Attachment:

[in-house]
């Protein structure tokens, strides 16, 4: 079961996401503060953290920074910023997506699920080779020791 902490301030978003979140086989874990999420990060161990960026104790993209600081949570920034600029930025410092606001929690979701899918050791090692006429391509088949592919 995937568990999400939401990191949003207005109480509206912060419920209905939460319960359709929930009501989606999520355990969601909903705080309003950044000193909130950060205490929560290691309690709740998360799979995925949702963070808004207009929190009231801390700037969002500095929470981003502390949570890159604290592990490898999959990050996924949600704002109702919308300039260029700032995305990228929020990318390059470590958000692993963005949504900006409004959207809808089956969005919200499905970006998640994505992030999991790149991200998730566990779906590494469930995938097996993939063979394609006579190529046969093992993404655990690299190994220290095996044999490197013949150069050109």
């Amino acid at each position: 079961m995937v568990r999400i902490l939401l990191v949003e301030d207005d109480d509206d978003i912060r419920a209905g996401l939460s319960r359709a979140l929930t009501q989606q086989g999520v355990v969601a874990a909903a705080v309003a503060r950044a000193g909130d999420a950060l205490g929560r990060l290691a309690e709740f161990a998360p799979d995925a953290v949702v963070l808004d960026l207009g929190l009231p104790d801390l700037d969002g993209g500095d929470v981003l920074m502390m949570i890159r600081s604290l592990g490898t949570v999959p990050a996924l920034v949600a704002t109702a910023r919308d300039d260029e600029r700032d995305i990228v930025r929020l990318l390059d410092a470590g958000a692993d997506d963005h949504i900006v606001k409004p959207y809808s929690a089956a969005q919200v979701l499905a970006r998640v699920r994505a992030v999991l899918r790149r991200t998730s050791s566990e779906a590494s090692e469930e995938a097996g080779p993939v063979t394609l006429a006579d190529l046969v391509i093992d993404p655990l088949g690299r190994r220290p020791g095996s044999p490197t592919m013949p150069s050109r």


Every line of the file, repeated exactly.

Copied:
[in-house]
């Protein structure tokens, strides 16, 4: 079961996401503060953290920074910023997506699920080779020791 902490301030978003979140086989874990999420990060161990960026104790993209600081949570920034600029930025410092606001929690979701899918050791090692006429391509088949592919 995937568990999400939401990191949003207005109480509206912060419920209905939460319960359709929930009501989606999520355990969601909903705080309003950044000193909130950060205490929560290691309690709740998360799979995925949702963070808004207009929190009231801390700037969002500095929470981003502390949570890159604290592990490898999959990050996924949600704002109702919308300039260029700032995305990228929020990318390059470590958000692993963005949504900006409004959207809808089956969005919200499905970006998640994505992030999991790149991200998730566990779906590494469930995938097996993939063979394609006579190529046969093992993404655990690299190994220290095996044999490197013949150069050109």
């Amino acid at each position: 079961m995937v568990r999400i902490l939401l990191v949003e301030d207005d109480d509206d978003i912060r419920a209905g996401l939460s319960r359709a979140l929930t009501q989606q086989g999520v355990v969601a874990a909903a705080v309003a503060r950044a000193g909130d999420a950060l205490g929560r990060l290691a309690e709740f161990a998360p799979d995925a953290v949702v963070l808004d960026l207009g929190l009231p104790d801390l700037d969002g993209g500095d929470v981003l920074m502390m949570i890159r600081s604290l592990g490898t949570v999959p990050a996924l920034v949600a704002t109702a910023r919308d300039d260029e600029r700032d995305i990228v930025r929020l990318l390059d410092a470590g958000a692993d997506d963005h949504i900006v606001k409004p959207y809808s929690a089956a969005q919200v979701l499905a970006r998640v699920r994505a992030v999991l899918r790149r991200t998730s050791s566990e779906a590494s090692e469930e995938a097996g080779p993939v063979t394609l006429a006579d190529l046969v391509i093992d993404p655990l088949g690299r190994r220290p020791g095996s044999p490197t592919m013949p150069s050109r």